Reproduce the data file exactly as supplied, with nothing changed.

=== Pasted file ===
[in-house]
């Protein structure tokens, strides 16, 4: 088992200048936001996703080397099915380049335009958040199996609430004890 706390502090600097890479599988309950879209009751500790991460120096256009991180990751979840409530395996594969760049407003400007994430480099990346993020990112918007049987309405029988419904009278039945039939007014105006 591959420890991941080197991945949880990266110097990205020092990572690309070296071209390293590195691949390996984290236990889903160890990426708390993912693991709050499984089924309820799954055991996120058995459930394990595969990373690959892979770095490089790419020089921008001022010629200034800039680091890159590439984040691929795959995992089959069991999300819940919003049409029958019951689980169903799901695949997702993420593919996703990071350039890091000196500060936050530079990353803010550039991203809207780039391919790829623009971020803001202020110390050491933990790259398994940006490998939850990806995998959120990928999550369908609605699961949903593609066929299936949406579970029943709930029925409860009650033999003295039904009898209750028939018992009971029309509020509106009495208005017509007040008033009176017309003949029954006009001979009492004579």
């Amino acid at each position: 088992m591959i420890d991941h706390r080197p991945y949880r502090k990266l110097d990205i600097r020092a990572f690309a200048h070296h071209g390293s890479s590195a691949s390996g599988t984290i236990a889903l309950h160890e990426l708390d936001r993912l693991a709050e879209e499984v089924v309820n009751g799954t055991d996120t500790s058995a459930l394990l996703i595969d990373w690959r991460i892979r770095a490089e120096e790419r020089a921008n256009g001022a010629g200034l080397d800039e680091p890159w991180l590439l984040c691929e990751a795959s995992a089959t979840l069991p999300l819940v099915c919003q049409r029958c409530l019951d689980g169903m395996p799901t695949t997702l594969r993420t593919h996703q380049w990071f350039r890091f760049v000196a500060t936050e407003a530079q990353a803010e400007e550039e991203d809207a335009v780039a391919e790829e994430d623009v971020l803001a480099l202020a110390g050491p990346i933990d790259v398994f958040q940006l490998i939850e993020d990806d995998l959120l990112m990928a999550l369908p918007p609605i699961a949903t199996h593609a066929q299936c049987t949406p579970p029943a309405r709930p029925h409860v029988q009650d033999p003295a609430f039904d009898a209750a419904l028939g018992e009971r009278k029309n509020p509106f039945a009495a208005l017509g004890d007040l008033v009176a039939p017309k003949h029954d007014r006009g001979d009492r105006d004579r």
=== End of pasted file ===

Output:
[in-house]
């Protein structure tokens, strides 16, 4: 088992200048936001996703080397099915380049335009958040199996609430004890 706390502090600097890479599988309950879209009751500790991460120096256009991180990751979840409530395996594969760049407003400007994430480099990346993020990112918007049987309405029988419904009278039945039939007014105006 591959420890991941080197991945949880990266110097990205020092990572690309070296071209390293590195691949390996984290236990889903160890990426708390993912693991709050499984089924309820799954055991996120058995459930394990595969990373690959892979770095490089790419020089921008001022010629200034800039680091890159590439984040691929795959995992089959069991999300819940919003049409029958019951689980169903799901695949997702993420593919996703990071350039890091000196500060936050530079990353803010550039991203809207780039391919790829623009971020803001202020110390050491933990790259398994940006490998939850990806995998959120990928999550369908609605699961949903593609066929299936949406579970029943709930029925409860009650033999003295039904009898209750028939018992009971029309509020509106009495208005017509007040008033009176017309003949029954006009001979009492004579």
């Amino acid at each position: 088992m591959i420890d991941h706390r080197p991945y949880r502090k990266l110097d990205i600097r020092a990572f690309a200048h070296h071209g390293s890479s590195a691949s390996g599988t984290i236990a889903l309950h160890e990426l708390d936001r993912l693991a709050e879209e499984v089924v309820n009751g799954t055991d996120t500790s058995a459930l394990l996703i595969d990373w690959r991460i892979r770095a490089e120096e790419r020089a921008n256009g001022a010629g200034l080397d800039e680091p890159w991180l590439l984040c691929e990751a795959s995992a089959t979840l069991p999300l819940v099915c919003q049409r029958c409530l019951d689980g169903m395996p799901t695949t997702l594969r993420t593919h996703q380049w990071f350039r890091f760049v000196a500060t936050e407003a530079q990353a803010e400007e550039e991203d809207a335009v780039a391919e790829e994430d623009v971020l803001a480099l202020a110390g050491p990346i933990d790259v398994f958040q940006l490998i939850e993020d990806d995998l959120l990112m990928a999550l369908p918007p609605i699961a949903t199996h593609a066929q299936c049987t949406p579970p029943a309405r709930p029925h409860v029988q009650d033999p003295a609430f039904d009898a209750a419904l028939g018992e009971r009278k029309n509020p509106f039945a009495a208005l017509g004890d007040l008033v009176a039939p017309k003949h029954d007014r006009g001979d009492r105006d004579r």